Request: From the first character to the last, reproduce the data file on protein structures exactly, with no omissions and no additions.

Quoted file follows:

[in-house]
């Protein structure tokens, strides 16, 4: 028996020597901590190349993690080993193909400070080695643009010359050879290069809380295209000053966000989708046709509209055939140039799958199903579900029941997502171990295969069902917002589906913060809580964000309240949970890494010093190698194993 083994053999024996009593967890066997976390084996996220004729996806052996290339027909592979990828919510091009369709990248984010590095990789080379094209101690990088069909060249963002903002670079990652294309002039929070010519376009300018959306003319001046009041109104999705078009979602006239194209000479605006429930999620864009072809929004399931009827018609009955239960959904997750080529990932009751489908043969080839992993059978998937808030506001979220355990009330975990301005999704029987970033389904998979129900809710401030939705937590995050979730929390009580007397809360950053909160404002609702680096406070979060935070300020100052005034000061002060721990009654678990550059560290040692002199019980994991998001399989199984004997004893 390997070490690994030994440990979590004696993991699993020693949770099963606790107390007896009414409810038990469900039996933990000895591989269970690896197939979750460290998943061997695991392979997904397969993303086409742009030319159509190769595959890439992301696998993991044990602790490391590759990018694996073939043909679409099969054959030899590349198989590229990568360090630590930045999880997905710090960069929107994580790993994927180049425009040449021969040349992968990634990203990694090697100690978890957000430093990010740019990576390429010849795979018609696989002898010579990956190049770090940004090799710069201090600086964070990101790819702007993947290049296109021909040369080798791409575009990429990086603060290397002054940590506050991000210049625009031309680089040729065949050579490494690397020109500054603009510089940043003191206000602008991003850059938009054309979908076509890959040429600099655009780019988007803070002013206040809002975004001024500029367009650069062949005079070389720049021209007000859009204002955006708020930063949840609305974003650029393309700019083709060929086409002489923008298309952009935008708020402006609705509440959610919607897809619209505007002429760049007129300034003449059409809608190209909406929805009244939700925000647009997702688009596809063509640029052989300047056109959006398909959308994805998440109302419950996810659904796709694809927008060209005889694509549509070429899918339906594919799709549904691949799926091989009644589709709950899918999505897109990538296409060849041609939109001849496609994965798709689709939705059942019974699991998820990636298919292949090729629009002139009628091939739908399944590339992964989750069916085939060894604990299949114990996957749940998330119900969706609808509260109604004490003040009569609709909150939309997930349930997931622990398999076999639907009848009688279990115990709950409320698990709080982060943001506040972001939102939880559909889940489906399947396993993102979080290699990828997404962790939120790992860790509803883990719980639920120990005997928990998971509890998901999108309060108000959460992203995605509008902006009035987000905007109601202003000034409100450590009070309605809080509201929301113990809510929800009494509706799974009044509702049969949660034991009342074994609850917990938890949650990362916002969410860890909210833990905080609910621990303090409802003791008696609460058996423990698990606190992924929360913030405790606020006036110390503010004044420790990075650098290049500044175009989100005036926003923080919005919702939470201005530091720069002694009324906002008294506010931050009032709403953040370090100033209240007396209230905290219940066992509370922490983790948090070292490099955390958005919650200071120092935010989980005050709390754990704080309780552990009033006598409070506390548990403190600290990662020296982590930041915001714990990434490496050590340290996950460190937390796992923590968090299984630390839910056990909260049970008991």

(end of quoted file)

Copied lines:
[in-house]
């Protein structure tokens, strides 16, 4: 028996020597901590190349993690080993193909400070080695643009010359050879290069809380295209000053966000989708046709509209055939140039799958199903579900029941997502171990295969069902917002589906913060809580964000309240949970890494010093190698194993 083994053999024996009593967890066997976390084996996220004729996806052996290339027909592979990828919510091009369709990248984010590095990789080379094209101690990088069909060249963002903002670079990652294309002039929070010519376009300018959306003319001046009041109104999705078009979602006239194209000479605006429930999620864009072809929004399931009827018609009955239960959904997750080529990932009751489908043969080839992993059978998937808030506001979220355990009330975990301005999704029987970033389904998979129900809710401030939705937590995050979730929390009580007397809360950053909160404002609702680096406070979060935070300020100052005034000061002060721990009654678990550059560290040692002199019980994991998001399989199984004997004893 390997070490690994030994440990979590004696993991699993020693949770099963606790107390007896009414409810038990469900039996933990000895591989269970690896197939979750460290998943061997695991392979997904397969993303086409742009030319159509190769595959890439992301696998993991044990602790490391590759990018694996073939043909679409099969054959030899590349198989590229990568360090630590930045999880997905710090960069929107994580790993994927180049425009040449021969040349992968990634990203990694090697100690978890957000430093990010740019990576390429010849795979018609696989002898010579990956190049770090940004090799710069201090600086964070990101790819702007993947290049296109021909040369080798791409575009990429990086603060290397002054940590506050991000210049625009031309680089040729065949050579490494690397020109500054603009510089940043003191206000602008991003850059938009054309979908076509890959040429600099655009780019988007803070002013206040809002975004001024500029367009650069062949005079070389720049021209007000859009204002955006708020930063949840609305974003650029393309700019083709060929086409002489923008298309952009935008708020402006609705509440959610919607897809619209505007002429760049007129300034003449059409809608190209909406929805009244939700925000647009997702688009596809063509640029052989300047056109959006398909959308994805998440109302419950996810659904796709694809927008060209005889694509549509070429899918339906594919799709549904691949799926091989009644589709709950899918999505897109990538296409060849041609939109001849496609994965798709689709939705059942019974699991998820990636298919292949090729629009002139009628091939739908399944590339992964989750069916085939060894604990299949114990996957749940998330119900969706609808509260109604004490003040009569609709909150939309997930349930997931622990398999076999639907009848009688279990115990709950409320698990709080982060943001506040972001939102939880559909889940489906399947396993993102979080290699990828997404962790939120790992860790509803883990719980639920120990005997928990998971509890998901999108309060108000959460992203995605509008902006009035987000905007109601202003000034409100450590009070309605809080509201929301113990809510929800009494509706799974009044509702049969949660034991009342074994609850917990938890949650990362916002969410860890909210833990905080609910621990303090409802003791008696609460058996423990698990606190992924929360913030405790606020006036110390503010004044420790990075650098290049500044175009989100005036926003923080919005919702939470201005530091720069002694009324906002008294506010931050009032709403953040370090100033209240007396209230905290219940066992509370922490983790948090070292490099955390958005919650200071120092935010989980005050709390754990704080309780552990009033006598409070506390548990403190600290990662020296982590930041915001714990990434490496050590340290996950460190937390796992923590968090299984630390839910056990909260049970008991």